I don’t mean to throw out all of economics or game theory. My target is scientism. Today, scientism is more like an attitude (a prejudice) than a consciously-held idea or argument, although it began with explicit, elaborate formulations in philosophy and in economics. The vanguards of scientism formed cabals and we’re still in the midst of their fallout.
Logical positivism is obsolete, but analytic philosophy retains some of the spirit of positivism (although Western philosophy as a whole isn’t so culturally relevant anymore). Highly-mathematical economics that entails the market should be deregulated because it finds its own optimal equilibrium may in turn be obsolete, as far as the new breed of more genuinely scientific economists (and perhaps some game theorists) are concerned. But that ideology (which was supposed to be a scientific conclusion!) is still very much alive, thanks to libertarian think tanks, Fox News, social Darwinian billionaires, and so on.
I agree that free-market ideology can be rejected without thinking of it as a cult. But I think it’s important to see that even secularists who dismiss religion can act in cultish ways. Perhaps you might be more inclined to substitute “tribal” for “cultish.” When I see the Randian spin on free-market capitalism, I see a cult. Those that enable that agenda look to me like the dupes of a cult. The ideology is cultish because it’s wacky and because its proliferation relies on self-deception, specifically about its alleged scientific basis. Instead of performing miracles, the saints of this cult pull the wool over our eyes with pseudoscientific presentations of their foolish ideas.
This sociological perspective may be secondary in the political context of combatting their economic policies, but I write from a philosophical perspective that’s meant to encompass everything. For example, I like to highlight existential absurdities and situational ironies to shake us out of stale conceptions.
On some less central points, I agree it would be unreasonable in the sense of being imprudent to attempt to read inside a dog (although Luke Skywalker might have done so inside a Tauntaun, in Empire Strikes Back.) If reasoning is involved here in the narrow sense, it’s because this point about reading inside dogs is an implication of more relevant generalizations, such as that it’s hard to get inside solid things. We actively appeal to some such generalizations all the time, and Groucho’s point would be only a farfetched application of the same sort of reasoning.
If there’s no such reasoning going on, the explanation of why we don’t try to read inside dogs would be physical and causal. Physical or evolutionary (instinctive) limits constrain us and prevent us from doing the impossible or the foolish. Causal explanations aren’t the same as rational ones, unless we’re diluting “rationality” and treating all regularities and patterns as though they were decided upon by an intelligent mind (or by a spirit of rationality like Logos, Wisdom, or the Zeitgeist).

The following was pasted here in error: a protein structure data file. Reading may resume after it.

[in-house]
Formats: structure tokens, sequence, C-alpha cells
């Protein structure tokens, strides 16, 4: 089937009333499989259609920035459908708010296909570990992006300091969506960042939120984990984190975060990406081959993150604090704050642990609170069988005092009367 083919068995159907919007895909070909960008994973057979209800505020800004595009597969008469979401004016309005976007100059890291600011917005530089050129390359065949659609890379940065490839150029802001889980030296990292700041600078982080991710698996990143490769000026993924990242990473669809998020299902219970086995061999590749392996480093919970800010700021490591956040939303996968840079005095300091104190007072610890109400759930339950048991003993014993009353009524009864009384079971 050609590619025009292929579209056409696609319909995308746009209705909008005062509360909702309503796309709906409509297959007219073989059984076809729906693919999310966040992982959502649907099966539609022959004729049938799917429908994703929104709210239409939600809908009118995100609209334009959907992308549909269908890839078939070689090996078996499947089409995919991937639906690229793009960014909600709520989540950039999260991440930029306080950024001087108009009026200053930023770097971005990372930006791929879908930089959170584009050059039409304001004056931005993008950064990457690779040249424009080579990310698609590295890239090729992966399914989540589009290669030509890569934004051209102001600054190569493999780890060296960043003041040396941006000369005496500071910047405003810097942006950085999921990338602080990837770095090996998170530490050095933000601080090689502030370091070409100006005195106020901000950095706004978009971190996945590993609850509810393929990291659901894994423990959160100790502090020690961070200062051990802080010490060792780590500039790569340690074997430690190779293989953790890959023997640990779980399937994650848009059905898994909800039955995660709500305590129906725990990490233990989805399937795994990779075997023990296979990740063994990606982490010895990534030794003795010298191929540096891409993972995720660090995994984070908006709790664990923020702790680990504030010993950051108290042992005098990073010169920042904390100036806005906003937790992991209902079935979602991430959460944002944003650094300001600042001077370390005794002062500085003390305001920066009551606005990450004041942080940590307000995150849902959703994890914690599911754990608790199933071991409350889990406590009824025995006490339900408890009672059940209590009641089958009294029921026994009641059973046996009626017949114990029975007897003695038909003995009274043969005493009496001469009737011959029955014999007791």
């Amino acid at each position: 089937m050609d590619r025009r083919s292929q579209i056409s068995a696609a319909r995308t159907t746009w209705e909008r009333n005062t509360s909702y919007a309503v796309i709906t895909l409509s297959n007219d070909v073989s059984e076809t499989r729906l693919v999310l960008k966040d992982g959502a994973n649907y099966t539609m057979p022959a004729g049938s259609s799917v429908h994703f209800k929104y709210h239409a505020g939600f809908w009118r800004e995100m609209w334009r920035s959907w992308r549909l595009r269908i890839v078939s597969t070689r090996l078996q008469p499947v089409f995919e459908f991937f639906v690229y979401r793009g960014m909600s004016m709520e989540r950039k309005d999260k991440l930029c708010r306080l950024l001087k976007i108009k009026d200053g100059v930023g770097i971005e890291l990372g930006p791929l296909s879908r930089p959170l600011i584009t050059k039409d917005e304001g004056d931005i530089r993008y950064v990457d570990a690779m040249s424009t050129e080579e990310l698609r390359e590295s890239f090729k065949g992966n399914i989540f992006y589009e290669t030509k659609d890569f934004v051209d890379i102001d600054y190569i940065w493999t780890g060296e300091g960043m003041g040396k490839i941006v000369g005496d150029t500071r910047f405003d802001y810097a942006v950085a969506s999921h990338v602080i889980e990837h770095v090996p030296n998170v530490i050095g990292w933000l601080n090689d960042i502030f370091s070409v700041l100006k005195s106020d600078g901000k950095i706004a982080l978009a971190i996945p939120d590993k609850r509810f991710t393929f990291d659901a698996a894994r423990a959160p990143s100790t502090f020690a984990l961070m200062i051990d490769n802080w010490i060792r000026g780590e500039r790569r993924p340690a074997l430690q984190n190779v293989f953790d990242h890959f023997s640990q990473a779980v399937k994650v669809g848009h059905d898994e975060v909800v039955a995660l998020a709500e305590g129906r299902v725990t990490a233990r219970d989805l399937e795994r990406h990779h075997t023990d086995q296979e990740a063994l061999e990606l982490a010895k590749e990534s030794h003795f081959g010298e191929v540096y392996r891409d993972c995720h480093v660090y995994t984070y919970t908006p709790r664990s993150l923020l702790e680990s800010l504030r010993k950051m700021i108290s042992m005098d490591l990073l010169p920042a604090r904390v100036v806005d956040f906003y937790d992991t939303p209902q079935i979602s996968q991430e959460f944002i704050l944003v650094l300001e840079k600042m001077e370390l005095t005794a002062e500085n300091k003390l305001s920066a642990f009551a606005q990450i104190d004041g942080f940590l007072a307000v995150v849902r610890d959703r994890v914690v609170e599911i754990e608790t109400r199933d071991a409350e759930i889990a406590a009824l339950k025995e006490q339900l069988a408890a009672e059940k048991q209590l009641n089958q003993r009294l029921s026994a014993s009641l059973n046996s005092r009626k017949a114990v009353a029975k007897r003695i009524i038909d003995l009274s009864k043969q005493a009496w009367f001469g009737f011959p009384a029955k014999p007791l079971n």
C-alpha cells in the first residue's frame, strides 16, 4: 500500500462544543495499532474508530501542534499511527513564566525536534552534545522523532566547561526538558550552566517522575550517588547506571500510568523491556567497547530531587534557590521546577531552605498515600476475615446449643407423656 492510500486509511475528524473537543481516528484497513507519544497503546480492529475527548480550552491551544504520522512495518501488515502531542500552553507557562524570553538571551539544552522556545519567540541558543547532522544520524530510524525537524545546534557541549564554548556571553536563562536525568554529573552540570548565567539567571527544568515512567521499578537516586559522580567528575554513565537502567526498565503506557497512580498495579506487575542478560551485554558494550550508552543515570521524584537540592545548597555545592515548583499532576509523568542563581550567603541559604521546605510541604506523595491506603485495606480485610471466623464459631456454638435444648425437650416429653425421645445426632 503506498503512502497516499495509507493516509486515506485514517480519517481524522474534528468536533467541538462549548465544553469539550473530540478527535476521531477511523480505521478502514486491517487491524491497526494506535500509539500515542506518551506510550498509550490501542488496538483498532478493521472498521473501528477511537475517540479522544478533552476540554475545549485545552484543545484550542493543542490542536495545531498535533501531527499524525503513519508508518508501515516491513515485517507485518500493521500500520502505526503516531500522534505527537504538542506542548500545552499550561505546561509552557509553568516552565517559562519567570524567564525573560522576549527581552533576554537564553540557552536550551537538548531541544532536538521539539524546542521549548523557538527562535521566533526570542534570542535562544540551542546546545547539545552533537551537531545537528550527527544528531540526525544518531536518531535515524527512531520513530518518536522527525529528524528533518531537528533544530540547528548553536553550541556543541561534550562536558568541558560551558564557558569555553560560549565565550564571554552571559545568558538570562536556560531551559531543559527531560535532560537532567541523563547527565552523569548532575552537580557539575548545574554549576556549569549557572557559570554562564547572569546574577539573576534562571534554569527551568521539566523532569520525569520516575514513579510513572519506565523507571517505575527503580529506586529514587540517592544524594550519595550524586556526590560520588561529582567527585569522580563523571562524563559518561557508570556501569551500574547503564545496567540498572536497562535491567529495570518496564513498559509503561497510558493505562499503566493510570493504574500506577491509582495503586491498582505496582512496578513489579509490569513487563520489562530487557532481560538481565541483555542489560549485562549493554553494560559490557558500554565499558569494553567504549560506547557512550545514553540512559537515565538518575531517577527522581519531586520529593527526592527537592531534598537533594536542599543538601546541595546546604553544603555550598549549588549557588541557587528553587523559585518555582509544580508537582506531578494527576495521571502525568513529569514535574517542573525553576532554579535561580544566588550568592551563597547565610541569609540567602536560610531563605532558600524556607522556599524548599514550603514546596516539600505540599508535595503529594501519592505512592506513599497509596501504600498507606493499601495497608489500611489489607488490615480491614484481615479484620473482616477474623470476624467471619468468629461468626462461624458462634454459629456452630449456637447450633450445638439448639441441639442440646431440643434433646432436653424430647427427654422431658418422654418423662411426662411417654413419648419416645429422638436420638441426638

You refer to my political agenda, but I don’t think you need to have any particular political stance to recognize a cult when you see it. I’m aware some of my rhetoric in this exchange of ours could be mistaken for rabidly left-wing, but in fact I criticize both liberals and conservatives (links below for evidence of that).
Perhaps the Federalists designed the Constitution with lofty, rational purposes in mind. Nevertheless, they might have been motivated unconsciously to make excuses for American savagery, as a Marxian might expect, given her analysis of how ideology tends to make excuses for the upper class’s material advantages. Why again is it “irrational” to get hung up on early American savagery? Are you saying the genocide, imperialism, slavery, and Puritanical Christianity were irrational or that the recognition of them as such is irrational? Not sure how the latter point would follow (to understate the matter).
The fact is the American power structure is meant to protect the freedom of the individual “person,” which permitted the colonists to brutalize those they could conceive of as subhuman. Even when the racism was mostly done away with, the American enshrinement of personal liberty permits the US to act as a superpower, because of the alleged need to preserve that higher culture at all costs.
So game theory can focus on the Enlightenment defense of the structure of American society. That hardly means no other political interpretation is viable. How do we know game theory’s take on the matter isn’t just a rationalization? I agree we shouldn’t fall for the genetic fallacy, and if game theory gives us good reasons to believe a certain type of society is superior, that’s worth knowing. But it’s not obvious to me American liberalism is sustainable or that a rationalist metanarrative wouldn’t actually be serving as a distraction or as an excuse for what actually tends to happen in a free society, namely the return of a secular equivalent of theocracy, based on the private concentration of power in the poorly regulated marketplace.